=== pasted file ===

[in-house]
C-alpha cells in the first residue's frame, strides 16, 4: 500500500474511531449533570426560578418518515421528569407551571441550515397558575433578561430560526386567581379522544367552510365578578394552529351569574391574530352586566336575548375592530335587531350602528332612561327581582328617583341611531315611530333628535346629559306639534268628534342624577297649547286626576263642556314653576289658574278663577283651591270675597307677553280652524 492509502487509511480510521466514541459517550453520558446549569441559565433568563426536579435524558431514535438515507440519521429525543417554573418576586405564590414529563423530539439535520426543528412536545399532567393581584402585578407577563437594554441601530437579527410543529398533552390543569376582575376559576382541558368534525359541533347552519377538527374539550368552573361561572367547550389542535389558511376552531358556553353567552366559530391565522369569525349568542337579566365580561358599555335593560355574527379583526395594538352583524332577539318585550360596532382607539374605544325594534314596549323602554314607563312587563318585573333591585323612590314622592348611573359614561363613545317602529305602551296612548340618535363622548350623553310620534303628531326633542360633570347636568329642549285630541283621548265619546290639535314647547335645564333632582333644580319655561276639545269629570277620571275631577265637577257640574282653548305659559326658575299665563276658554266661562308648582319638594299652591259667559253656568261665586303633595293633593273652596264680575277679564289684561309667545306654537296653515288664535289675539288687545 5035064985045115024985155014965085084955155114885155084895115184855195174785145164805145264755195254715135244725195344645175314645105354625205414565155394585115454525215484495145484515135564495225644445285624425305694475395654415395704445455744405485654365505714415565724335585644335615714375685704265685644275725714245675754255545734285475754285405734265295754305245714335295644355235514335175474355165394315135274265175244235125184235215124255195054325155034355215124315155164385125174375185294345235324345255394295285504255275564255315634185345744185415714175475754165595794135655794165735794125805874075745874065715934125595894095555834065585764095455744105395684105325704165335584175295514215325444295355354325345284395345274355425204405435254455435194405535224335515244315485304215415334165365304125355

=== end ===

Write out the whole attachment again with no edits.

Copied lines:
[in-house]
C-alpha cells in the first residue's frame, strides 16, 4: 500500500474511531449533570426560578418518515421528569407551571441550515397558575433578561430560526386567581379522544367552510365578578394552529351569574391574530352586566336575548375592530335587531350602528332612561327581582328617583341611531315611530333628535346629559306639534268628534342624577297649547286626576263642556314653576289658574278663577283651591270675597307677553280652524 492509502487509511480510521466514541459517550453520558446549569441559565433568563426536579435524558431514535438515507440519521429525543417554573418576586405564590414529563423530539439535520426543528412536545399532567393581584402585578407577563437594554441601530437579527410543529398533552390543569376582575376559576382541558368534525359541533347552519377538527374539550368552573361561572367547550389542535389558511376552531358556553353567552366559530391565522369569525349568542337579566365580561358599555335593560355574527379583526395594538352583524332577539318585550360596532382607539374605544325594534314596549323602554314607563312587563318585573333591585323612590314622592348611573359614561363613545317602529305602551296612548340618535363622548350623553310620534303628531326633542360633570347636568329642549285630541283621548265619546290639535314647547335645564333632582333644580319655561276639545269629570277620571275631577265637577257640574282653548305659559326658575299665563276658554266661562308648582319638594299652591259667559253656568261665586303633595293633593273652596264680575277679564289684561309667545306654537296653515288664535289675539288687545 5035064985045115024985155014965085084955155114885155084895115184855195174785145164805145264755195254715135244725195344645175314645105354625205414565155394585115454525215484495145484515135564495225644445285624425305694475395654415395704445455744405485654365505714415565724335585644335615714375685704265685644275725714245675754255545734285475754285405734265295754305245714335295644355235514335175474355165394315135274265175244235125184235215124255195054325155034355215124315155164385125174375185294345235324345255394295285504255275564255315634185345744185415714175475754165595794135655794165735794125805874075745874065715934125595894095555834065585764095455744105395684105325704165335584175295514215325444295355354325345284395345274355425204405435254455435194405535224335515244315485304215415334165365304125355